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Configuring Loadbalancer.org appliances as Reverse Proxy for Skype for Business

I wanted to share this configuration guide with you as I have never come across these load balancers before. A customer of mine had already purchased licences for these load balancers and wanted to leverage their capabilities as a reverse proxy for Skype for Business. Firstly, a quick search on technet revealed that these are not certified reverse proxy appliances, so I was a bit dubious as to whether these would actually do the job. In fact even KEMPs have been taken off the list. Currently there are only 2 reverse proxies that have gone through the certification process and these are; Big IP’s F5 and of course Microsoft Web Application Proxy (reference: https://technet.microsoft.com/en-us/office/dn947483). Looking through the history of Skype for Business, knowing it is almost an R2 of Lync 2013, I looked up ync 2013 certified hardware. Loadbalancer.org appliances are certified for Load Balancing of Lync 2013, but not for reverse proxy (reference: https://technet.microsoft.com/en-us/office/dn788945.aspx).

Armed with this, I promised the customer nothing, and made them aware that it may work, and if not then we have to perhaps consider KEMP’s free VLM instead. Anyway, it appears that these appliances can be used for reverse proxy requests for Skype for Business.

Firstly you need to configure the networking of the Load Balancers, with eth0 as the interface on the external DMZ subnet and eth1 as the interface on the internal DMZ subnet. In my lab I must confess, I do not have an internal DMZ, so the internal eth1 NIC sits on the lab network. My bad – but it works for me J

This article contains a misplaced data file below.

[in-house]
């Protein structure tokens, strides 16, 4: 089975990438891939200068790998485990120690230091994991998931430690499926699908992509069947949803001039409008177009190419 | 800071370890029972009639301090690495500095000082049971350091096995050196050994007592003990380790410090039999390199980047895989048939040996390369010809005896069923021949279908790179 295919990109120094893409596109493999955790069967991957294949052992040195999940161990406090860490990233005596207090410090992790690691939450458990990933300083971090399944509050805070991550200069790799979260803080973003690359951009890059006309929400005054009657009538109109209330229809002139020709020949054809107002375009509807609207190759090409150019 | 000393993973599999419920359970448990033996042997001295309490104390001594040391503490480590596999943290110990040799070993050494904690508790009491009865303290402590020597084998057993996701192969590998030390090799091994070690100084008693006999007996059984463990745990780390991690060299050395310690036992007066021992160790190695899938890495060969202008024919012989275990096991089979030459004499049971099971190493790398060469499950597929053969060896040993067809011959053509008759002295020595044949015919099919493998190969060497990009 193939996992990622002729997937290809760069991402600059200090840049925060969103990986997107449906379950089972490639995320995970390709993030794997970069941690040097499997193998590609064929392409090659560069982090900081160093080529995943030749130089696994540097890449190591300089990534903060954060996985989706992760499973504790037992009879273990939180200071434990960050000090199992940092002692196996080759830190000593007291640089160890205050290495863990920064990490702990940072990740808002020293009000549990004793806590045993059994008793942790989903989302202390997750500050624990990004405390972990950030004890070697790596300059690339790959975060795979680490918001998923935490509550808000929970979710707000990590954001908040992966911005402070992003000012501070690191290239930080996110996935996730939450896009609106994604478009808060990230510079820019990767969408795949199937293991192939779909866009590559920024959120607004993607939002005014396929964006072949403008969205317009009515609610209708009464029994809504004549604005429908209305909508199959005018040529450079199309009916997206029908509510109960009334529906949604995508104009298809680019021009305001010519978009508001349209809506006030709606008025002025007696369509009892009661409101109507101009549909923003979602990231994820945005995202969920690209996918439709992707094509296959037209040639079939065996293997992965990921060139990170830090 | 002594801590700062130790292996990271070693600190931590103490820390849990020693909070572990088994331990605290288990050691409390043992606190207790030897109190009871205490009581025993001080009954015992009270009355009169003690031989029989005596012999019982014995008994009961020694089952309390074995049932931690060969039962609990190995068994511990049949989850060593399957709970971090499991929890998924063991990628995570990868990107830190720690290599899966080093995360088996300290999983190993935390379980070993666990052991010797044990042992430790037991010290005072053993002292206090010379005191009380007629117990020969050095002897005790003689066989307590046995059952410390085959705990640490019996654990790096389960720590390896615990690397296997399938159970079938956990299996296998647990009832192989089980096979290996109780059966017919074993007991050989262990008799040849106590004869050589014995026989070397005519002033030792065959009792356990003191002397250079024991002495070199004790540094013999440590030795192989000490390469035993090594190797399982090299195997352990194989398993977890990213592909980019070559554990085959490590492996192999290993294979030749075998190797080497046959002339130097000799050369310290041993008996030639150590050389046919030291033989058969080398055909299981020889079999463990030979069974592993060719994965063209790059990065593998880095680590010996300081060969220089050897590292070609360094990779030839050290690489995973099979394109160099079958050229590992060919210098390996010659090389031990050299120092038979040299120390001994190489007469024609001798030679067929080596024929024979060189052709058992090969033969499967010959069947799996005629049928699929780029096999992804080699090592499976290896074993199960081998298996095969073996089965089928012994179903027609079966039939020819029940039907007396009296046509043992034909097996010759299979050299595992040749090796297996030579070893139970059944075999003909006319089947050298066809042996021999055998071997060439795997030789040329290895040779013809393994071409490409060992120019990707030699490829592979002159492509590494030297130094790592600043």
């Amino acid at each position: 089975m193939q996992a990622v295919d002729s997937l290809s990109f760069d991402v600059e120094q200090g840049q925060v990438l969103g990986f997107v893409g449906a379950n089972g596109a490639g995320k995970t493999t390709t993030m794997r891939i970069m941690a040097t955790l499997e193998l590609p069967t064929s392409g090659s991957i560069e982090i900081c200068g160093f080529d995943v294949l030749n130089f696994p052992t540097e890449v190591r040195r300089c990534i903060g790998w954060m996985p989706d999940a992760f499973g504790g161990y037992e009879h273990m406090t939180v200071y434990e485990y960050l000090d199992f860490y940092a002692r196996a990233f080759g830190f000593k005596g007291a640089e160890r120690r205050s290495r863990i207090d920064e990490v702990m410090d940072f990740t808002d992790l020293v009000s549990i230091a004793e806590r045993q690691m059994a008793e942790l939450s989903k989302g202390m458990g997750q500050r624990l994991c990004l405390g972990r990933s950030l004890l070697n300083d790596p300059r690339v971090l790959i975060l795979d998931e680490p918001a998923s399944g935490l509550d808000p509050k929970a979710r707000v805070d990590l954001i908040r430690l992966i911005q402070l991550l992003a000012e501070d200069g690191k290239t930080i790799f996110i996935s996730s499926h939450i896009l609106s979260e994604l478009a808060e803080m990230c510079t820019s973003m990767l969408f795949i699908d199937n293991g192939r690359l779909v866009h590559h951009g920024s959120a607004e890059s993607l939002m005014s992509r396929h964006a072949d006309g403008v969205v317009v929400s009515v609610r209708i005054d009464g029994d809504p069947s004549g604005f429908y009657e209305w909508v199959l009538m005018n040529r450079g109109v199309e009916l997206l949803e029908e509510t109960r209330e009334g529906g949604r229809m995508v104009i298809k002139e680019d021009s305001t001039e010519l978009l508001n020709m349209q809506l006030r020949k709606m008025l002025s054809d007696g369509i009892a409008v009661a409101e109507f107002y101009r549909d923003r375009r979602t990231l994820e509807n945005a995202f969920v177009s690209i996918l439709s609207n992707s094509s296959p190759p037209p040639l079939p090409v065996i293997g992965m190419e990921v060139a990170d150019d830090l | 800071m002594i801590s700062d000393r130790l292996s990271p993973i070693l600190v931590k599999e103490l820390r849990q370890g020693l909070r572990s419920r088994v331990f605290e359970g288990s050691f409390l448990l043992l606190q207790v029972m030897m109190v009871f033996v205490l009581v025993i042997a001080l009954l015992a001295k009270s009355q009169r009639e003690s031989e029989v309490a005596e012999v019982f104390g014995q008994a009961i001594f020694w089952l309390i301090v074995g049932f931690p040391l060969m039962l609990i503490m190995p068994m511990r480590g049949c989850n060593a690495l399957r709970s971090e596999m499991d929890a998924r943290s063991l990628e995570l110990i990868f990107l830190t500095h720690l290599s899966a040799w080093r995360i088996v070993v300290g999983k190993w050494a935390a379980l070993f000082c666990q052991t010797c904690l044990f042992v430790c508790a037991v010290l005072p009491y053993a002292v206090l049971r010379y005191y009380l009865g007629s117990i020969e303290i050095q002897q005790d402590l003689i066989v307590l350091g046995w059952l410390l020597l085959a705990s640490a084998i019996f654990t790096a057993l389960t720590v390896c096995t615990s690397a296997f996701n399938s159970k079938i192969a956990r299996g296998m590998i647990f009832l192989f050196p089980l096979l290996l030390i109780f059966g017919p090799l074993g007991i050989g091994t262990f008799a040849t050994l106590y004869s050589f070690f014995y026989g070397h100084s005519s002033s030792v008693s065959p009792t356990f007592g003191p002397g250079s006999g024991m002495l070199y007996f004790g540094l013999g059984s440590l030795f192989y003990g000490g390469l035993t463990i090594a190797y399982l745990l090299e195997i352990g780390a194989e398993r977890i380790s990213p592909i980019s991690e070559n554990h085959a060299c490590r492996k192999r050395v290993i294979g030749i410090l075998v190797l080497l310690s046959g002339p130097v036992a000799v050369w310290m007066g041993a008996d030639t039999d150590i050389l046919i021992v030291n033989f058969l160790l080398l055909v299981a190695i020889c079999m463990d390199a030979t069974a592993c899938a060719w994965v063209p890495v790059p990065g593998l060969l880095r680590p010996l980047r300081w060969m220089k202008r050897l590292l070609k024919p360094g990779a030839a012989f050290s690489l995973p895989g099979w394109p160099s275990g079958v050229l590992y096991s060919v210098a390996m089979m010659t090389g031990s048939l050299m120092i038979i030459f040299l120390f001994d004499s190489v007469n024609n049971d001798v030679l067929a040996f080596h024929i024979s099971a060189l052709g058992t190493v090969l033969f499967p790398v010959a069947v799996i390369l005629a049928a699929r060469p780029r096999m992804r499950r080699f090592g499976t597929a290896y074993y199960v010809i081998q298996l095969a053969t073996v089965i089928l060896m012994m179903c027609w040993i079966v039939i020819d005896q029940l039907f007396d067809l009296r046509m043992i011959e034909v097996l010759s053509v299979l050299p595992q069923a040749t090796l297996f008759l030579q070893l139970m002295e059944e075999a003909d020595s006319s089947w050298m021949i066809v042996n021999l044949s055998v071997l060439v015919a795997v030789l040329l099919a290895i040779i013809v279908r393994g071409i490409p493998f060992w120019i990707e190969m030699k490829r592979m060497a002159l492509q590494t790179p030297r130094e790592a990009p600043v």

1. Under Local Configuration > Network Interface Configuration, configure eth1 with you internal DMZ IP. Eth0 will already be configured with the static IP you assigned in the console during setup.

2. Next, Under Local Configuration > Routing. Add in the static routes for your subnet that the Skype for Business Front-End server sit on. (I didn’t need it, but for sake of clarity)

  1. Now we have the basic administration out of the way, we can start to build our virtual services.
  2. Under Cluster Configuration > Layer 7 – Virtual Services, select “Add a new Virtual Service”
  3. In the Label field, give this service a name eg. LB-To-Skype. In the virtual service IP address, enter an IP address on the external DMZ subnet that is not in use. (This is not the NATted IP address of Skype for Business Web Services!). Enter the listening port as 443, although this can be anything you want to be honest. Make sure the Layer 7 protocol selected is set to HTTP mode if you are using Skype for Business Enterprise FE Pools. Then press Update
  4. Once the configuration has been saved into memory, click on the “Modify” link associated with the Virtual Service you have just created.
  5. Ensure that the persistence mode is set to HTTP Cookie to ensure that initiated web requests go to the same back end server and change the Health Checks to “No Checks, always On” and press Update. (You can health check the FE’s if you like using your own scripts etc)
  6. Next, Under Layer 7 – Real Servers, using the link “Add a new Real Server” associated with your virtual service, we want to add the Skype for Business Front End servers. This is so the virtual service knows where to send HTTPs requests.
  7. In the Label Field, give this a name you can associate the relevant FE with e.g. The hostname of the FE server. In the Real Server IP address field enter the IP address of the FE server. In the real server port, enter 4443 and press Update. Repeat process for other Fes in pool.
  8. Once added, click on the “Modify” link associated with each Real Server